Red – Flags
- Bilateral Peripheral Nerve dysfunction
- New Bladder/Bowel/Sexual dysfunction
- Saddle/Peraneal altered sensation
We often worry about patients developing rhabdomyolysis and consequently developing AKI. However, there is much debate and little consistency in the published data, over how to diagnose and who needs admission to treat. So its important to consider both clinical context along with laboratory values
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Tracheostomy Emergency Care – Dr Brendan McGarth
Needs to distinguish Tracheostomy from laryngectomy as a laryngectomy has no connection to the upper airway however a tracheostomy may have a connection so gives you 2 options for an airway.
Trachostomy problems commonly seen in the ED:-
Online learning modules available at the link
The Impact of Dental Presentations to the ED — Chetan Trivedi
Facial imaging his a high dose of radiation to senative tissues in often young people therefore careful examination is required prior tor Xrays.
Predictors of radiological abnormality in facial trauma-
Tenderness over maxillary
Step deformity in maxillary
Sensory loss over site of injury
Change in bite
Abnormal eye signs
Predictors of radiological abnormality in mandibular trauma-
Restricted or painful mouth opening
Tenderness over mandible
Sensory loss over site of injury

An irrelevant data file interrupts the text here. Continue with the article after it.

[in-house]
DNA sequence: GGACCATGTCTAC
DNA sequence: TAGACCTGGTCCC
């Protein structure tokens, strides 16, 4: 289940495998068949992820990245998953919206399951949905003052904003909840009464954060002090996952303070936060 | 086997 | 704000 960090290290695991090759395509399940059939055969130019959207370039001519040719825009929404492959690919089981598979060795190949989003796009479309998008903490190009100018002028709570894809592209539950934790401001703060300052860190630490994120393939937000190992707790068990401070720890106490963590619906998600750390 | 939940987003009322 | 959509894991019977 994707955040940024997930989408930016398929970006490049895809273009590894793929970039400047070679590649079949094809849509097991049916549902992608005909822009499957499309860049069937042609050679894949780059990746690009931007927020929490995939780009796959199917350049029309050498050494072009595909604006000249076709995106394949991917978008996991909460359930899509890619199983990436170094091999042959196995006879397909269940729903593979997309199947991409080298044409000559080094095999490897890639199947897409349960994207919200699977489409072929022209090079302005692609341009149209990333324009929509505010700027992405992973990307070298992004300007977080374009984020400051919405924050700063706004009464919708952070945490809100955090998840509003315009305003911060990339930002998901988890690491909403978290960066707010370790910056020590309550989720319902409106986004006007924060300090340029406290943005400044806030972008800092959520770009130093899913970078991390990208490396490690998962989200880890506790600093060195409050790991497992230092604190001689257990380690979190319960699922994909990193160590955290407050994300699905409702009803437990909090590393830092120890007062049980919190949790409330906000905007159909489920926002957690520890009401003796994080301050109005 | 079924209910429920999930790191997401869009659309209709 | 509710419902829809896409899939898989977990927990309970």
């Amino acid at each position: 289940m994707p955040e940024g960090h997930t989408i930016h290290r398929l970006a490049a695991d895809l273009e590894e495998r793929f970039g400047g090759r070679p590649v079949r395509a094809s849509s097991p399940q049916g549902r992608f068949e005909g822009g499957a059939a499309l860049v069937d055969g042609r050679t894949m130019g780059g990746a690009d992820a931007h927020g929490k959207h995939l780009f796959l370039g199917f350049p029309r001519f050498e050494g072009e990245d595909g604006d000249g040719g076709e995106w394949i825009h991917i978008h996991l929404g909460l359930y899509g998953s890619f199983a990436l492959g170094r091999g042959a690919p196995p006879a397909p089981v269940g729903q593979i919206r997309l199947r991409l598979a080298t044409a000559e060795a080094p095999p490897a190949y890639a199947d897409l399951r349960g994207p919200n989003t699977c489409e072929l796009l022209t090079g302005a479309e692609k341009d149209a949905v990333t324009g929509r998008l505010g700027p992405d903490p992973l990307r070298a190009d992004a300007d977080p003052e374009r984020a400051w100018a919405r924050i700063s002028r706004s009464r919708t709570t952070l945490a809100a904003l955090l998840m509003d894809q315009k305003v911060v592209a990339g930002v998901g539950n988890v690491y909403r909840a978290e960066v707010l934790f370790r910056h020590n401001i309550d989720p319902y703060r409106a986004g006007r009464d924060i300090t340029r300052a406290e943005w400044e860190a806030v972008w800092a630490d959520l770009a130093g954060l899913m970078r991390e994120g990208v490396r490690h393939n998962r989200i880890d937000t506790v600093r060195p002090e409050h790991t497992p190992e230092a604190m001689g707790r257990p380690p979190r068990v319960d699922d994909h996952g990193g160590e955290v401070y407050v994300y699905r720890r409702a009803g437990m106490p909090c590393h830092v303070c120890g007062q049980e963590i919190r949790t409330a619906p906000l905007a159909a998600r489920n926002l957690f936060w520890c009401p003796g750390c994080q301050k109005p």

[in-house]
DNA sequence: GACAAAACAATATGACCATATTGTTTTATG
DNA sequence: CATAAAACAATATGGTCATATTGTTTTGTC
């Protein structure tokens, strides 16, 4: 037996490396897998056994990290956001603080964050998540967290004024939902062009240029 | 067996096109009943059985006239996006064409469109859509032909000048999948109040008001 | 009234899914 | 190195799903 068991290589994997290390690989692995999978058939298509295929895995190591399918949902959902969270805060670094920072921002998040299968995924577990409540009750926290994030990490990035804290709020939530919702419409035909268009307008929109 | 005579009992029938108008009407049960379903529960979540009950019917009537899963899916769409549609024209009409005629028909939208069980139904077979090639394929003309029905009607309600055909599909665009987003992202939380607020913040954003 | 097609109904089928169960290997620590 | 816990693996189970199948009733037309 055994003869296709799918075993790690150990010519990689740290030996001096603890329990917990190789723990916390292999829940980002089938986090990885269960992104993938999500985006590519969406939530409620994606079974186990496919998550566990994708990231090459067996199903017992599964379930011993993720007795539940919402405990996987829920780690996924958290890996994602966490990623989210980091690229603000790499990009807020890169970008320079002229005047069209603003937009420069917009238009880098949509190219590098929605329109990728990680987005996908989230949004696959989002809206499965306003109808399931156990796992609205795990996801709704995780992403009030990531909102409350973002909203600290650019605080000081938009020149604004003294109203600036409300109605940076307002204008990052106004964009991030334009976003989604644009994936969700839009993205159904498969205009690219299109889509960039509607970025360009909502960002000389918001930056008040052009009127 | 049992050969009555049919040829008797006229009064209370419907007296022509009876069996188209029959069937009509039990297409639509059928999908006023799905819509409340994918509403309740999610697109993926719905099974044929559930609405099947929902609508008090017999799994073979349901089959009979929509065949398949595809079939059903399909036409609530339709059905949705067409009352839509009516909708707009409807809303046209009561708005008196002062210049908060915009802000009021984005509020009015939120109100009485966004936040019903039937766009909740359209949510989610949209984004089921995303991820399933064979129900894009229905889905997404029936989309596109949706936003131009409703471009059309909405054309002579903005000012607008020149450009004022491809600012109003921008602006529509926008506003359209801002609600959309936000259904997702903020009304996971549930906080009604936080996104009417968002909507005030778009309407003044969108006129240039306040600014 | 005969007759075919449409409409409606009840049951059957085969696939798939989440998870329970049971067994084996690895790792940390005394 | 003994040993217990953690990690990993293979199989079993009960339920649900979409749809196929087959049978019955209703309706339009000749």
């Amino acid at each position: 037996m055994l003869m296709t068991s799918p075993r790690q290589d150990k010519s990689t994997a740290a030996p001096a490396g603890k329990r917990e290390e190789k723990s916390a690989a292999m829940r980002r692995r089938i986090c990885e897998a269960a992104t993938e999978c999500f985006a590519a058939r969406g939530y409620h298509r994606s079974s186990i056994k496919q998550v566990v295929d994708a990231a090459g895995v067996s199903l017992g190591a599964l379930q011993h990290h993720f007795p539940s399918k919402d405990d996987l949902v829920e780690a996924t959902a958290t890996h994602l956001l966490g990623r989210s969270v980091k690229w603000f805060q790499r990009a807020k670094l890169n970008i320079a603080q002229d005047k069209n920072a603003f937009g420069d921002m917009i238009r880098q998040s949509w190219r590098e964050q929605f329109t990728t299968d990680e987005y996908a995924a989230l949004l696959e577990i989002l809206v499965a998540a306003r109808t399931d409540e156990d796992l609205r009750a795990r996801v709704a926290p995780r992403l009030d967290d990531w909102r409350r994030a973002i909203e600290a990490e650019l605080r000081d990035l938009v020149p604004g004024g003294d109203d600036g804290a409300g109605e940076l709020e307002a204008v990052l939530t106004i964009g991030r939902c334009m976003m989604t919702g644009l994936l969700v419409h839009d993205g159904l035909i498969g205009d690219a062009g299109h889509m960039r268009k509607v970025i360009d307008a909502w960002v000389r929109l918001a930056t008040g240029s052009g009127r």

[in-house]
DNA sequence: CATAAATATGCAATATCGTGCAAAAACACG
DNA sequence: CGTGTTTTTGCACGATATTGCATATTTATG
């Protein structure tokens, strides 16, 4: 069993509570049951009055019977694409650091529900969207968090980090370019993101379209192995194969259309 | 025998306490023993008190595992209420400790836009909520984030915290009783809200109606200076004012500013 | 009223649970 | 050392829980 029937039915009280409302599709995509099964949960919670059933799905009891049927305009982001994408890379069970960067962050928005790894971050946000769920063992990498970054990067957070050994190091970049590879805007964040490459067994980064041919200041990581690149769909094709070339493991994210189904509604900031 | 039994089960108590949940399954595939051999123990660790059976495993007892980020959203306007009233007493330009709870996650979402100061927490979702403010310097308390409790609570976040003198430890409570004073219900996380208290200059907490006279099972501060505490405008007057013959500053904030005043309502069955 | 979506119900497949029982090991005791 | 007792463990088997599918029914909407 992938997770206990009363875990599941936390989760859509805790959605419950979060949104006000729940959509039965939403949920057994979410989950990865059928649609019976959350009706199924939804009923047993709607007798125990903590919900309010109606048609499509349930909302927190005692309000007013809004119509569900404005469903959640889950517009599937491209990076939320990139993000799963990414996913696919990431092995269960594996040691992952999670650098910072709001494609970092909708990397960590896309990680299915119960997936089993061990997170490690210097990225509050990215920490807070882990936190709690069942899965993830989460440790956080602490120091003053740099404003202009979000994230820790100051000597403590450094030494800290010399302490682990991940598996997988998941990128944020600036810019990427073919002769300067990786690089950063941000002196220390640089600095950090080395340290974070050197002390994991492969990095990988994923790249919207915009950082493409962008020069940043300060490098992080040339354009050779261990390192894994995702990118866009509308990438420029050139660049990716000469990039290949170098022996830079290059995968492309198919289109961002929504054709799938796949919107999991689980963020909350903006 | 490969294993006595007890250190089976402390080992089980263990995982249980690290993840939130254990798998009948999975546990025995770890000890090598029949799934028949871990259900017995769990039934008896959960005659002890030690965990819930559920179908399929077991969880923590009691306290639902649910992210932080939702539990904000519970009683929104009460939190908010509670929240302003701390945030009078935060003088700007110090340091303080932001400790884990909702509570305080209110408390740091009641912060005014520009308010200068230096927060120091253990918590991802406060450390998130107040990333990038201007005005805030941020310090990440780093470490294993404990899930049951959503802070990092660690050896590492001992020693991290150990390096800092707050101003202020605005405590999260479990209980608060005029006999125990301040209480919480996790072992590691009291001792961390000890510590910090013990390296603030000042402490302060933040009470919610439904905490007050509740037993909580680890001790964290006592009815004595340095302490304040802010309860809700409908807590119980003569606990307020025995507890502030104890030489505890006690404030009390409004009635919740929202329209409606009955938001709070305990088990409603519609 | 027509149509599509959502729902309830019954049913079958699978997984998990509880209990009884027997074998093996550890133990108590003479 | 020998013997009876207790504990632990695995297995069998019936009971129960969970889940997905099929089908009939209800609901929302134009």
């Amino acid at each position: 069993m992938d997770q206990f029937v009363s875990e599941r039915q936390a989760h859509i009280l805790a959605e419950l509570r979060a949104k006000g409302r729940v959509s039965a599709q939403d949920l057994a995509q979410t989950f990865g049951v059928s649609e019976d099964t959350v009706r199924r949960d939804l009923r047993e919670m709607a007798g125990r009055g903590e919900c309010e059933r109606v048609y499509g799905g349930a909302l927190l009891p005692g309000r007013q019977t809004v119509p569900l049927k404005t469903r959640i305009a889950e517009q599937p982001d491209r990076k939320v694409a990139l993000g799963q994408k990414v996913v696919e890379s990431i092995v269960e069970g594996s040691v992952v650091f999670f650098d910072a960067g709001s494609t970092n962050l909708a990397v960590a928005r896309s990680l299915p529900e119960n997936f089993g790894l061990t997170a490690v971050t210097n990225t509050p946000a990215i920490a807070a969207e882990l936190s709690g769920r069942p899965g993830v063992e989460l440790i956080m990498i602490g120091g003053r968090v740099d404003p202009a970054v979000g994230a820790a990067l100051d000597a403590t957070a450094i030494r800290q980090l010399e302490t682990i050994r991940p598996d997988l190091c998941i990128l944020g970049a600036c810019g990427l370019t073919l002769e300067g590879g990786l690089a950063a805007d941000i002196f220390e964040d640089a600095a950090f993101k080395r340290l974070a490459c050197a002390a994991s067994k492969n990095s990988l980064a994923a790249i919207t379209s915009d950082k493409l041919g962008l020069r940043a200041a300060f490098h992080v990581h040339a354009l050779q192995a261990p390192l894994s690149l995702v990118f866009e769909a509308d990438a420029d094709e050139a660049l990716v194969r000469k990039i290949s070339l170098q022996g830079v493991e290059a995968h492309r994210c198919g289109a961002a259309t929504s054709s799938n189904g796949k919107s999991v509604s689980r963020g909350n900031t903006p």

Change in bite/painful bite
Try to assess carefully prior or to imaging
Acute Ophthalmology— Felipe Dhawahir-Scala
Viral conjunctivitis all have preauricular or submandibular lymphadenopathy, highly contagious.
Do not give chloramphenicol to contact lens wearers use something with a broader spectrum.
Urgent conditions (reasons to get an ophthalmologist out of bed) —
Acute angle closure glaucoma -red painful eye, semi dilated pupil, – start iv acetazolamide immediately
Orbital cellulitis – eye doesn’t move, colour vision loss, fever, chemosis, proptosis -start Ciprofloxacin and clarithromycin orally, image and call ophthalmology.
Vertigo – Peter Johns
Concerning features- new or sustained headache or neck pain it’s a stroke or vertebral artery dissection until we prove it isn’t.
A central cause …Unable to walk or stand unaided, Weakness in limbs, the Deadly d’s… dysarthria, diplopia, dysphagia, dysarthria, dysphoria.
Short episodes of Vertigo (spinning/dizziness) on getting up/rolling over in bed, no spontaneous or gaze provoked nystagmus.
(End gaze nystagmus so normal variant, look to 30 degrees only.)
Need dix-hallpike testing likely BPPV – posterior canal BPPV.
Treat with Epley manoeuvre.
Horizontal Canal BPPV – Dix-hallpike manoeuvre is negative and they are less clear which side they turn to to get dizzy.
Spontaneous or gaze provoked nystagmus for days, nausea and vomiting and gait disturbance likely to be Vestibular neuronitis.
Test using HINTS plus Exam– nystagmus, test of skew, head impulse test, hearing loss. All components have a central or peripheral result for each component. If all 4 are peripheral results then it is a acute Vestibular neuroitis
Vestibular migraine – 30% never get headache, can last hours or days.
More common in women, perimenopausal, often get photophobia, phonophobia, nausea, vomiting and other typical migraine symptoms.
You tube – peter Johns (links here)